- What is a Short Stay Family Visa?
- Eligibility Criteria for the Short Stay Family Visa
- Financial Requirements for a Short Stay ‘C’ Family Visa
- How can I demonstrate that I will return home when my visa expires?
- Which supporting documents do I need for my Short Stay (Family/Friend) Visa application?
- Application Procedure
- Visa Application Fee
- Application Processing Time for a Short-Stay Visa
- How Can Total Law Help?
- Frequently Asked Questions
What is a Short Stay Family Visa?
The Short Stay Family Visa, also known as a family visitor visa, allows you to visit Ireland to see family and friends in Ireland. If you are an EEA citizen or are from one of the non-visa-required countries for Ireland that is under the INIS (Irish Naturalisation and Immigration Service), you are not required to apply for this visa.
Similarly, UK citizens do not have to apply for this visa, due to the agreements under the Common Travel Area.
However, regardless of whether your country requires a visit visa or not, you must report to an immigration border official when you arrive in Ireland and present the necessary documents to prove your reason for entering the country.
To ensure that you’ll return, you must be able to show on your visa application that you have solid social, professional or family ties to your home country. The short stay C visa allows you to stay in Ireland for 90 days. While on this visa, you are not permitted to perform any paid or unpaid work or use any public-funded services.
There are no group or family visas, so if you’re travelling as a family, each member must apply for their own visa. However, the parent or legal guardian of an applicant under 18 must apply on their behalf.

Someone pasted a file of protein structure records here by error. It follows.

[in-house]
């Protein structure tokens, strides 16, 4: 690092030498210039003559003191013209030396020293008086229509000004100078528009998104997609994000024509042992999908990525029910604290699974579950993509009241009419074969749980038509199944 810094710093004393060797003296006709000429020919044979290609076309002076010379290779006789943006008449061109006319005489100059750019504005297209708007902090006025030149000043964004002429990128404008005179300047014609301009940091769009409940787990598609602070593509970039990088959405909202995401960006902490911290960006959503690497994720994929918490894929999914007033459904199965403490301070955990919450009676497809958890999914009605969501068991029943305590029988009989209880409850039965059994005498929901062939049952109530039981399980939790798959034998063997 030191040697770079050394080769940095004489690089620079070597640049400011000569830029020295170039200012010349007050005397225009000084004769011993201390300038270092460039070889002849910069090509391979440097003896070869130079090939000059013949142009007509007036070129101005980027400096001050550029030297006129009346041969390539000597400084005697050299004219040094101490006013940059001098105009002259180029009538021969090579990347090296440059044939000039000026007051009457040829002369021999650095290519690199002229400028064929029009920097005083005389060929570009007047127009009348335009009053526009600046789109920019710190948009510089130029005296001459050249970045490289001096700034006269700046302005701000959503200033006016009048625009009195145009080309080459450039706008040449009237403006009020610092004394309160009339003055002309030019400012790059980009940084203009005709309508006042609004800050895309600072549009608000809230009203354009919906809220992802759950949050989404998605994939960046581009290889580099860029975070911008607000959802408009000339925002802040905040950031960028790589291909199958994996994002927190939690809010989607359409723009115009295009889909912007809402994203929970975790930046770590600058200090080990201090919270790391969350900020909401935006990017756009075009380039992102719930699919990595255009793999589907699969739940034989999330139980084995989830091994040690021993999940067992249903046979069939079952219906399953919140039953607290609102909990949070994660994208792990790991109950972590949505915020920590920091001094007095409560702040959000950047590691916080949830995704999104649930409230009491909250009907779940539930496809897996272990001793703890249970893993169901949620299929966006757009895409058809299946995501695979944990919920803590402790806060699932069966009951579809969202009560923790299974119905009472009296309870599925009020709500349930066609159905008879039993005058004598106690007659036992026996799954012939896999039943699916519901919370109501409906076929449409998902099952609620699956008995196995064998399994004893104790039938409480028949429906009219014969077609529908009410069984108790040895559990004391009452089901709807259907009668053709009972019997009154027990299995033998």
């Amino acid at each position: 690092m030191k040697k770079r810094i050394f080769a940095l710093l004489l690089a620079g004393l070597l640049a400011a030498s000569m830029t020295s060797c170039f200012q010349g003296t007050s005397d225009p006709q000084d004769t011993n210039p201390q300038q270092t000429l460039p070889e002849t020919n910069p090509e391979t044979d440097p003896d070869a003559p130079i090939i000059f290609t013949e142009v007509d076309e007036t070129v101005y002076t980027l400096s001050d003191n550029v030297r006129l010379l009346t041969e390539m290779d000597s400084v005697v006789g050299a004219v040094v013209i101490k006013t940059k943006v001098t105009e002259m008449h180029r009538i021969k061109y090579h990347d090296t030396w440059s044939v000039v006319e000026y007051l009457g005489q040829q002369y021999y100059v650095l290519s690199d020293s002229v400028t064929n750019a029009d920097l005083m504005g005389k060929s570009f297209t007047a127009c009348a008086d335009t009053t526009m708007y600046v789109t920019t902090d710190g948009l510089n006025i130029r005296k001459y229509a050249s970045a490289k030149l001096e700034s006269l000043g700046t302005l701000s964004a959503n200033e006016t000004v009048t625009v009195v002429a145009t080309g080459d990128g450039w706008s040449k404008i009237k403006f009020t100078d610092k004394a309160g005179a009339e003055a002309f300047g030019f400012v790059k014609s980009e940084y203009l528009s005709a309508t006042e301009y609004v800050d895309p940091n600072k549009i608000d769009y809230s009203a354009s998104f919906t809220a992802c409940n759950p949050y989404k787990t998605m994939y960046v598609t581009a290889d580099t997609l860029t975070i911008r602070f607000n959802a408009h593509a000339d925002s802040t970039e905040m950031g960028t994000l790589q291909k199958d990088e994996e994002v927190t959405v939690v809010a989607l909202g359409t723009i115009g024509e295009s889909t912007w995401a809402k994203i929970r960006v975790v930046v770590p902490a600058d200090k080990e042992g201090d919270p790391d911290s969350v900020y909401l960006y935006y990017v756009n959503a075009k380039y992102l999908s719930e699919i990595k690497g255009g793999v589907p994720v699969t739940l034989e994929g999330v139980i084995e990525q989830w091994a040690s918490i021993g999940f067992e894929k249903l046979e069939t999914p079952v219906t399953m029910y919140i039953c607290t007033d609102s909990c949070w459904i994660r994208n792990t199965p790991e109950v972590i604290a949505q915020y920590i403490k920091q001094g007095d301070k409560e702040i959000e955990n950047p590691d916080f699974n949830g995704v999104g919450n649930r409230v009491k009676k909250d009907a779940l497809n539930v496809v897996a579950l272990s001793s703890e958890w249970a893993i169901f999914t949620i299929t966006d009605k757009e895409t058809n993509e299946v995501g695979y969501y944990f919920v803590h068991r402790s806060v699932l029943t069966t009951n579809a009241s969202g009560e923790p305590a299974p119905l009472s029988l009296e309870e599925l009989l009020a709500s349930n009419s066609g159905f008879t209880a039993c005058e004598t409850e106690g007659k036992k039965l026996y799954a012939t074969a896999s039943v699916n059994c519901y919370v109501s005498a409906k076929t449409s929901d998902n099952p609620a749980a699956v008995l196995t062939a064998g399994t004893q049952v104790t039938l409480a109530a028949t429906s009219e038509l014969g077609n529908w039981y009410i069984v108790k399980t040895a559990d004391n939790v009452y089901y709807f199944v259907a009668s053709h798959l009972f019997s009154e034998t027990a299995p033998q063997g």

Eligibility Criteria for the Short Stay Family Visa
The eligibility criteria are the same for all short-stay visas issued to non-EEA citizens. Your eligibility to enter the state is assessed based on several criteria. The visa officer will consider the following when reviewing your application:
- You must be willing to leave Ireland before your visa expires
- You (or your family/friends in Ireland who are sponsoring your visit) must be able to support yourself financially during your visit without access to public funds or employment
- You must have proof of return/further travel arrangements
- You must not breach the Common Travel Area by attempting to enter the UK via Ireland without holding a valid UK visa
- You must provide your immigration history
- You must be of good character
- Your application must be genuine and truthful.
Financial Requirements for a Short Stay 'C' Family Visa
While in Ireland, you are not allowed to work or rely on the government if you have a short-stay visa. Therefore, it is imperative that you can show that you have the means to sustain yourself during your visit.
You must present adequate evidence to prove that you can sustain yourself during your travel to Ireland or that the family or friend you are visiting will help you out financially.
You must detail the following in your visa application if you plan to sustain yourself financially during your stay in Ireland:
- A recent bank statement that includes your name, address, bank account number, account type, and a breakdown of all deposits and withdrawals made within the previous six months
You must provide the following information in your visa application if a friend or family member in Ireland is helping to support you while you are in Ireland financially:
- A breakdown of the costs and services they will be paying for.